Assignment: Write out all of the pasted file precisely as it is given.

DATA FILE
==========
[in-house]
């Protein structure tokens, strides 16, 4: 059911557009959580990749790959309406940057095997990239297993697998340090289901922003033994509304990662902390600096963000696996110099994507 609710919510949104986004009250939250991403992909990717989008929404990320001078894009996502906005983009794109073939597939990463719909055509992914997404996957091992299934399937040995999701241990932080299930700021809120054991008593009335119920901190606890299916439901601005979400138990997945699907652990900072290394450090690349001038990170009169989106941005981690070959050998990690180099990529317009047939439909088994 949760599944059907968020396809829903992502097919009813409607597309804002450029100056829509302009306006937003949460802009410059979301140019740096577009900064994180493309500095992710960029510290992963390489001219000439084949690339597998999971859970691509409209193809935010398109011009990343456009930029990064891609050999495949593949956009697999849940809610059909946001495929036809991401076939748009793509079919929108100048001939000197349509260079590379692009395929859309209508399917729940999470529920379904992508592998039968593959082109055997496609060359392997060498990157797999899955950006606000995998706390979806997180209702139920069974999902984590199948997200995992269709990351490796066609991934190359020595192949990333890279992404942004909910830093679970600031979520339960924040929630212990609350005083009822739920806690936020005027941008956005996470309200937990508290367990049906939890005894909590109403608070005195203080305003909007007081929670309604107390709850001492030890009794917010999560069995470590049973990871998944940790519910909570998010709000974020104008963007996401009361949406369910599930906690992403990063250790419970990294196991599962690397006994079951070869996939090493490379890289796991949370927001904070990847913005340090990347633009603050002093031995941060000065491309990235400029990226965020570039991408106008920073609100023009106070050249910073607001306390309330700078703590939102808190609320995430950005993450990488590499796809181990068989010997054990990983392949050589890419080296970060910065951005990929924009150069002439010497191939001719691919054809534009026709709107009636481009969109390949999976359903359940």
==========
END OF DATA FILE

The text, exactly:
[in-house]
């Protein structure tokens, strides 16, 4: 059911557009959580990749790959309406940057095997990239297993697998340090289901922003033994509304990662902390600096963000696996110099994507 609710919510949104986004009250939250991403992909990717989008929404990320001078894009996502906005983009794109073939597939990463719909055509992914997404996957091992299934399937040995999701241990932080299930700021809120054991008593009335119920901190606890299916439901601005979400138990997945699907652990900072290394450090690349001038990170009169989106941005981690070959050998990690180099990529317009047939439909088994 949760599944059907968020396809829903992502097919009813409607597309804002450029100056829509302009306006937003949460802009410059979301140019740096577009900064994180493309500095992710960029510290992963390489001219000439084949690339597998999971859970691509409209193809935010398109011009990343456009930029990064891609050999495949593949956009697999849940809610059909946001495929036809991401076939748009793509079919929108100048001939000197349509260079590379692009395929859309209508399917729940999470529920379904992508592998039968593959082109055997496609060359392997060498990157797999899955950006606000995998706390979806997180209702139920069974999902984590199948997200995992269709990351490796066609991934190359020595192949990333890279992404942004909910830093679970600031979520339960924040929630212990609350005083009822739920806690936020005027941008956005996470309200937990508290367990049906939890005894909590109403608070005195203080305003909007007081929670309604107390709850001492030890009794917010999560069995470590049973990871998944940790519910909570998010709000974020104008963007996401009361949406369910599930906690992403990063250790419970990294196991599962690397006994079951070869996939090493490379890289796991949370927001904070990847913005340090990347633009603050002093031995941060000065491309990235400029990226965020570039991408106008920073609100023009106070050249910073607001306390309330700078703590939102808190609320995430950005993450990488590499796809181990068989010997054990990983392949050589890419080296970060910065951005990929924009150069002439010497191939001719691919054809534009026709709107009636481009969109390949999976359903359940």